Molecular macrocycles show very promising electrocatalytic properties for the reduction of carbon dioxide. Up to now, only C1 products were produced by these catalysts. We show here that iron phthalocyanine, a commercially available molecule based on earth abundant elements, can produce light hydrocarbons upon electrocatalytic reduction of CO2 in aqueous conditions and neutral pH. When an electrochemical potential of -0.7 to -1.1 V vs. RHE is applied to a glassy carbon electrode modified with iron phthalocyanine, carbon monoxide is generated as main product. An increasing fraction of hydrogen is observed as the potential is decreased and small amounts of C1 to C4 saturated and unsaturated products are evolved. Control experiments in the absence of CO2 or catalyst does not produce any of these compounds. X-ray spectroscopic analysis of the electrode during catalysis show that the molecular catalyst remains intact and is responsible from the reaction.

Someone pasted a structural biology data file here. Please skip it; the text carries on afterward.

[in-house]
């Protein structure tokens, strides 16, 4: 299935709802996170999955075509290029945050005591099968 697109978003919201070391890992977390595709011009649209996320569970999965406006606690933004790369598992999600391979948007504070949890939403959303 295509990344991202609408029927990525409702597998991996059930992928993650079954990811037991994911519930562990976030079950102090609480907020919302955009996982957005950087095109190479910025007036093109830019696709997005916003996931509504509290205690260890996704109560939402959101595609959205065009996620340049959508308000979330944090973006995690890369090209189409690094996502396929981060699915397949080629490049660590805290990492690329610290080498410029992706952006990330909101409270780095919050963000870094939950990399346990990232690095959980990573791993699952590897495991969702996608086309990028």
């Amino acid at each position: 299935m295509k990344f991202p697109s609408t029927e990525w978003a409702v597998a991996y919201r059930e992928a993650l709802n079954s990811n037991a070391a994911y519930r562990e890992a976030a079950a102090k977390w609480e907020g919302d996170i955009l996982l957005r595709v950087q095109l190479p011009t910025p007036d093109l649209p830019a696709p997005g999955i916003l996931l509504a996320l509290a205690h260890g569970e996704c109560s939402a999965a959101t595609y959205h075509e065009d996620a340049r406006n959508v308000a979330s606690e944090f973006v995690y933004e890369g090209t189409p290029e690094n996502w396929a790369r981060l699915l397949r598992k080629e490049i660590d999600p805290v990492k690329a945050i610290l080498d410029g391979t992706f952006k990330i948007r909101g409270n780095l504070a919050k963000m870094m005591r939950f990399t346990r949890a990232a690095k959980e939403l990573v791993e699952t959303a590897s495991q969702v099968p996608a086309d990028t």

This file contains experimental procedures and setup description, as well as additional analytical and spectroscopic data.